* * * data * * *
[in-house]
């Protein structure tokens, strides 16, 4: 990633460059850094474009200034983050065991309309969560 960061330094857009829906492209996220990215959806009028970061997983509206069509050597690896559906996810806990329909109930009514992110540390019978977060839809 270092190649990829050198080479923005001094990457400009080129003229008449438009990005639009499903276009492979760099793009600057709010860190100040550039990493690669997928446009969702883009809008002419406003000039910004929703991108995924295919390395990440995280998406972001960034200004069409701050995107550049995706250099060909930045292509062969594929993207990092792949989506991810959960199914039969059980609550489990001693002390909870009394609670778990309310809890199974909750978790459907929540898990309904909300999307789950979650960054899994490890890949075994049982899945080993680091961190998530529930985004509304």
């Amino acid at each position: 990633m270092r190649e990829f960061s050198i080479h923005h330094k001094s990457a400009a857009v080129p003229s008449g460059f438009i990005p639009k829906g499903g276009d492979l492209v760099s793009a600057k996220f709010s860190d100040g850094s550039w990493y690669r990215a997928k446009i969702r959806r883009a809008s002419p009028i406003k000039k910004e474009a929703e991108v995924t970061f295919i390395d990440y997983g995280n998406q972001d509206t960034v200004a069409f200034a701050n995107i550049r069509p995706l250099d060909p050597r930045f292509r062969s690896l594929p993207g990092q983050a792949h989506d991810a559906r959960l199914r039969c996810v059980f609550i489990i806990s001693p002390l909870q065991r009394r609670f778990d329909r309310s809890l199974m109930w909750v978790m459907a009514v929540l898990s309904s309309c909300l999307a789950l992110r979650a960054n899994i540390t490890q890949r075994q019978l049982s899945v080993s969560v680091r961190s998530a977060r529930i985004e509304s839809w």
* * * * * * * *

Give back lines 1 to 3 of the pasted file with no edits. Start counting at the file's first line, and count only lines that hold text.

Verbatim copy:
[in-house]
């Protein structure tokens, strides 16, 4: 990633460059850094474009200034983050065991309309969560 960061330094857009829906492209996220990215959806009028970061997983509206069509050597690896559906996810806990329909109930009514992110540390019978977060839809 270092190649990829050198080479923005001094990457400009080129003229008449438009990005639009499903276009492979760099793009600057709010860190100040550039990493690669997928446009969702883009809008002419406003000039910004929703991108995924295919390395990440995280998406972001960034200004069409701050995107550049995706250099060909930045292509062969594929993207990092792949989506991810959960199914039969059980609550489990001693002390909870009394609670778990309310809890199974909750978790459907929540898990309904909300999307789950979650960054899994490890890949075994049982899945080993680091961190998530529930985004509304």
């Amino acid at each position: 990633m270092r190649e990829f960061s050198i080479h923005h330094k001094s990457a400009a857009v080129p003229s008449g460059f438009i990005p639009k829906g499903g276009d492979l492209v760099s793009a600057k996220f709010s860190d100040g850094s550039w990493y690669r990215a997928k446009i969702r959806r883009a809008s002419p009028i406003k000039k910004e474009a929703e991108v995924t970061f295919i390395d990440y997983g995280n998406q972001d509206t960034v200004a069409f200034a701050n995107i550049r069509p995706l250099d060909p050597r930045f292509r062969s690896l594929p993207g990092q983050a792949h989506d991810a559906r959960l199914r039969c996810v059980f609550i489990i806990s001693p002390l909870q065991r009394r609670f778990d329909r309310s809890l199974m109930w909750v978790m459907a009514v929540l898990s309904s309309c909300l999307a789950l992110r979650a960054n899994i540390t490890q890949r075994q019978l049982s899945v080993s969560v680091r961190s998530a977060r529930i985004e509304s839809w």